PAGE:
LJ1 - how does this compare to the other problems you've seen? do you have any photos to compare?

foz
Hey foz,

I've have two Paris Carbons and sold another one just a few months ago. No problems to report with mine but I was sent this picture.



Would seem in this case "gatorade" from one of the bottles has "attacked" the surface of the paint job. If it does this to paint, what the hell is it doing to your insides???
 

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Discussion Starter · #11 ·
Better photo of Paris problem

Foz,hope this show's more, the frame was perfect when I got it I did use a car wax but had no problems before on other carbon bikes. I reckon it's just bad luck I did notice the top lacker to be very soft ,buy the way I just read in the latest Aussy bike mag that Rochelle Gillmore had a problem with her frame it cracked along the top tube!!!! hope to hell it's not going to be problem with these frames??!!!!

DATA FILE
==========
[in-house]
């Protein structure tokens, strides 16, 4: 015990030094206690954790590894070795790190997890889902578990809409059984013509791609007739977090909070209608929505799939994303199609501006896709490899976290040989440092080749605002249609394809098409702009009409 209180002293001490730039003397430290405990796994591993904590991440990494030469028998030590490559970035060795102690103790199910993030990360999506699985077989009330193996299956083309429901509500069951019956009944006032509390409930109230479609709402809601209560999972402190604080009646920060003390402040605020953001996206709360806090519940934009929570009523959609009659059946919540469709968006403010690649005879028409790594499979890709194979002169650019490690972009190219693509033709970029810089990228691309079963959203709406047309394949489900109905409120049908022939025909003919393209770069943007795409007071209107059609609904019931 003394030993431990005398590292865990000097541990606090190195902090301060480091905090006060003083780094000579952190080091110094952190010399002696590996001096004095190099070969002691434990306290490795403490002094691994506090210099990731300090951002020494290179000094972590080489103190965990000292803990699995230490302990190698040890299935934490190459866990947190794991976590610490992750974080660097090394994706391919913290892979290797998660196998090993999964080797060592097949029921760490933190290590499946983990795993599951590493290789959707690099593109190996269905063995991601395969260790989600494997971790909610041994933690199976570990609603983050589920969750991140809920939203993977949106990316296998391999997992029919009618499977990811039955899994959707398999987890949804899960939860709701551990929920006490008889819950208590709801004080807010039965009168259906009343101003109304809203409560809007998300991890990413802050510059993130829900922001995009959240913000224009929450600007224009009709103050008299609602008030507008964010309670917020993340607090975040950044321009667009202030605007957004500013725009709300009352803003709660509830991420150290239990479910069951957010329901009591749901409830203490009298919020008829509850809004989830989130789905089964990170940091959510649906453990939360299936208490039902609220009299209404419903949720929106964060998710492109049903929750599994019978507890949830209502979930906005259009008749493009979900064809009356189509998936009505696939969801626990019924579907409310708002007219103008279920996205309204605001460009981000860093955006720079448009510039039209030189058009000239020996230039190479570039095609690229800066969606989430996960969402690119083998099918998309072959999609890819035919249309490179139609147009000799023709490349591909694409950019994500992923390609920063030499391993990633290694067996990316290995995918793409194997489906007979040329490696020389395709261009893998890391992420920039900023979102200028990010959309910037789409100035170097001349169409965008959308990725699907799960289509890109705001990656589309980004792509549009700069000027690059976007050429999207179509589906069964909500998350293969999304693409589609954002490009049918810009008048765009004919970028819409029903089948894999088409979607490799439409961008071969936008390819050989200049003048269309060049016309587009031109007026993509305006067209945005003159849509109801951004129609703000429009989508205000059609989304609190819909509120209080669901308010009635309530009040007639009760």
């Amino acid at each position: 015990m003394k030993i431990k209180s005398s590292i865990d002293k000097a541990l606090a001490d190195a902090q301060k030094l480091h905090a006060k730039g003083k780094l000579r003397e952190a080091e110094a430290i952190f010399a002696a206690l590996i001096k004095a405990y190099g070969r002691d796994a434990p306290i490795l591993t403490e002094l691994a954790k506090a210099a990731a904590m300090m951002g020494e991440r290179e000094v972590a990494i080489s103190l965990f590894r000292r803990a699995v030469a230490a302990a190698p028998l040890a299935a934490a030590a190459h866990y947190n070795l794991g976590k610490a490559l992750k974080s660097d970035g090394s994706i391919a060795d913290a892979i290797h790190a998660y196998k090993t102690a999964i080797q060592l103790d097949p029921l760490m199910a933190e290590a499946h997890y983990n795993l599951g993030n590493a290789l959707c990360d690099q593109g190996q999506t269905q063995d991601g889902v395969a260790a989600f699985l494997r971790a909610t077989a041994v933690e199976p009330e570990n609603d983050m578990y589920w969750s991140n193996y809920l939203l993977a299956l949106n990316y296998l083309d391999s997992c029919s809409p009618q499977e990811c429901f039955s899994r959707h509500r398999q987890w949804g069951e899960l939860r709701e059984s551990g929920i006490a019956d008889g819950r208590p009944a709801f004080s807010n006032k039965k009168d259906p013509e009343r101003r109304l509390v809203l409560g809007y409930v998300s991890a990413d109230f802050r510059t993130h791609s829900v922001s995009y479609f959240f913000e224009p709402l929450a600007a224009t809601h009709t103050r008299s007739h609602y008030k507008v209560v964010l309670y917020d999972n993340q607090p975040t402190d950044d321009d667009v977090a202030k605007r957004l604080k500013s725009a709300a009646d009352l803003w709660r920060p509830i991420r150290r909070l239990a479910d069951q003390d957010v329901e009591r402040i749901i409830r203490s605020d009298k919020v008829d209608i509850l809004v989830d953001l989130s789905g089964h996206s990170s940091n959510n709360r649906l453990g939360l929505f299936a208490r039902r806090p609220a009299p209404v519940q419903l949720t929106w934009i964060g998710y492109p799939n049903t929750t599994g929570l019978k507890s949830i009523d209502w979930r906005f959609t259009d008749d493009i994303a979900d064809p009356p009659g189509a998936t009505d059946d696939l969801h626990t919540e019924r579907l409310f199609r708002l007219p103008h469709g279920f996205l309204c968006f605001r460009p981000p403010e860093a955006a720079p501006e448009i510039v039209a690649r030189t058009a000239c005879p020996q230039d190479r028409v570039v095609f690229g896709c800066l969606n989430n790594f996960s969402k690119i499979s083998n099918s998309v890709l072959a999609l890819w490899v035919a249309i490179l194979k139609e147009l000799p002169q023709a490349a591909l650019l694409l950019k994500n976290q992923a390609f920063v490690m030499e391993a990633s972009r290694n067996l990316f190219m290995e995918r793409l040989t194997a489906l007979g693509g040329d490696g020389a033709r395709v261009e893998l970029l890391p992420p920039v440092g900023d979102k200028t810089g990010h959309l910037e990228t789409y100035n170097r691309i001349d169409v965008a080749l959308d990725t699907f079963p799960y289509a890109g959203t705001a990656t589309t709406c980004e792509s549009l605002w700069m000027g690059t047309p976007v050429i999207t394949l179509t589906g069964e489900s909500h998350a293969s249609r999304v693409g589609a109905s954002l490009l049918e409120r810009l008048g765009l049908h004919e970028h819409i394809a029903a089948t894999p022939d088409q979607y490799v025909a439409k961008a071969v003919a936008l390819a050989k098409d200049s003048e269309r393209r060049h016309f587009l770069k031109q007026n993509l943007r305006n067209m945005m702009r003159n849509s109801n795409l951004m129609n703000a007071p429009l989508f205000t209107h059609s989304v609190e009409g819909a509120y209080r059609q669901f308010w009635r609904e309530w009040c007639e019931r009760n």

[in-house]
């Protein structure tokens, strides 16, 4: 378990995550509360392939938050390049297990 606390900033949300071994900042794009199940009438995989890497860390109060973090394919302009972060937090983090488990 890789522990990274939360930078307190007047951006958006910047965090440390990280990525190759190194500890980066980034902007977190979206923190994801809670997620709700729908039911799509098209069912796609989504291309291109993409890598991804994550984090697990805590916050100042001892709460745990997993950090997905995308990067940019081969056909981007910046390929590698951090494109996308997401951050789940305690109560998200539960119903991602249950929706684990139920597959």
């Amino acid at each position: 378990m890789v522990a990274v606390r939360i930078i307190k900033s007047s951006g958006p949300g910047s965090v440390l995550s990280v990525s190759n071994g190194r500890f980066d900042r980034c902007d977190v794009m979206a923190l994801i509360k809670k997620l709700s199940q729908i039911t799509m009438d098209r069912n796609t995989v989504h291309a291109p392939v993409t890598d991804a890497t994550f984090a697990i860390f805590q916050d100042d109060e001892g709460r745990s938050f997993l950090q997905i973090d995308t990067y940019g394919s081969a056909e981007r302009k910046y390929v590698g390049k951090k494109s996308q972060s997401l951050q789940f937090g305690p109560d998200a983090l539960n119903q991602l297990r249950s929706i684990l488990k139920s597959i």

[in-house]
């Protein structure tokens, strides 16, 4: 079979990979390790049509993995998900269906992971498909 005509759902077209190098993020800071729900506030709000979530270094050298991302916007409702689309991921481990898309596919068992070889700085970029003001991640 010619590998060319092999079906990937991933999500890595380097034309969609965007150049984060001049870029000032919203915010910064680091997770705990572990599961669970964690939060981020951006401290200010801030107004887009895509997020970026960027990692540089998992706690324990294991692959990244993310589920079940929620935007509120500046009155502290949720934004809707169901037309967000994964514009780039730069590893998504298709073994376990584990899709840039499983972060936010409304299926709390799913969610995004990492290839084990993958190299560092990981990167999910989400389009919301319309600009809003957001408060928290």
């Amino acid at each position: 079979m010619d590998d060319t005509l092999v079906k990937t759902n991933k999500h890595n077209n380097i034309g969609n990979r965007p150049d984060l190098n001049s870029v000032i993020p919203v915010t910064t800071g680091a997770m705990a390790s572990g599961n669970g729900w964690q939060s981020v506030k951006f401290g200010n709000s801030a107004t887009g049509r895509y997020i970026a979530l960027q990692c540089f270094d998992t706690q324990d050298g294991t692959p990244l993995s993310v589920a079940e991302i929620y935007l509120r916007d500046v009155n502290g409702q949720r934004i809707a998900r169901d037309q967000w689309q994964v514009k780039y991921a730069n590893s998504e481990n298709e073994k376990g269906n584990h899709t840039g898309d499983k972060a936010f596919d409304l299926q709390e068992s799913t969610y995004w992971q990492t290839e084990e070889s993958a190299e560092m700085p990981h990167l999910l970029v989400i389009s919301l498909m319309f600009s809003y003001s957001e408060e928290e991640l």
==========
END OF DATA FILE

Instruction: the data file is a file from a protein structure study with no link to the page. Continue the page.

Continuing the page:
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Instability Pinarello Paris FP carbon

I have a problem with my Pinarello Paris FP Carbon
When I was on training camp in the Vogezen France, I had a unpleasant experience when going downhill.
When reaching the speed of 60 km/hr. while freewheeling the front of the bike starts to shake.
This get so worse that it is barley impossible to get the bike under control.
I know that the team Illes Balears (Valverde) don’t have this problem
Is there some one that has the same problem?

Please let me know,

Erik

[:(